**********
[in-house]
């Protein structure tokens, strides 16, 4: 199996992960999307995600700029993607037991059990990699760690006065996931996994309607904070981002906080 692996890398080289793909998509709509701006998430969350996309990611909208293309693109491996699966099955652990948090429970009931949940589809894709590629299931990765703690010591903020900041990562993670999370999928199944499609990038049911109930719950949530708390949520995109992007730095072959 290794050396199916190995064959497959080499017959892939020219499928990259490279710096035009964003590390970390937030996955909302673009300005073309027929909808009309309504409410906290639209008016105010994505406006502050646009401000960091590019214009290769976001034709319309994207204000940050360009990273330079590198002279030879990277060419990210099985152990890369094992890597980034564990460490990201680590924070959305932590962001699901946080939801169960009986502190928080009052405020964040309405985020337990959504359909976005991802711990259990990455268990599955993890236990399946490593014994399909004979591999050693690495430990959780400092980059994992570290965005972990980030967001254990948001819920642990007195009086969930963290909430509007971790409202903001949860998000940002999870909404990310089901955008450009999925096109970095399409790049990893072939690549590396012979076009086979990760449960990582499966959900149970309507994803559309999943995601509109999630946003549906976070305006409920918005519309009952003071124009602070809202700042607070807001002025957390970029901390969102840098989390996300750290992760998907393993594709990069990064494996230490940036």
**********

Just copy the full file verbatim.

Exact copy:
[in-house]
């Protein structure tokens, strides 16, 4: 199996992960999307995600700029993607037991059990990699760690006065996931996994309607904070981002906080 692996890398080289793909998509709509701006998430969350996309990611909208293309693109491996699966099955652990948090429970009931949940589809894709590629299931990765703690010591903020900041990562993670999370999928199944499609990038049911109930719950949530708390949520995109992007730095072959 290794050396199916190995064959497959080499017959892939020219499928990259490279710096035009964003590390970390937030996955909302673009300005073309027929909808009309309504409410906290639209008016105010994505406006502050646009401000960091590019214009290769976001034709319309994207204000940050360009990273330079590198002279030879990277060419990210099985152990890369094992890597980034564990460490990201680590924070959305932590962001699901946080939801169960009986502190928080009052405020964040309405985020337990959504359909976005991802711990259990990455268990599955993890236990399946490593014994399909004979591999050693690495430990959780400092980059994992570290965005972990980030967001254990948001819920642990007195009086969930963290909430509007971790409202903001949860998000940002999870909404990310089901955008450009999925096109970095399409790049990893072939690549590396012979076009086979990760449960990582499966959900149970309507994803559309999943995601509109999630946003549906976070305006409920918005519309009952003071124009602070809202700042607070807001002025957390970029901390969102840098989390996300750290992760998907393993594709990069990064494996230490940036």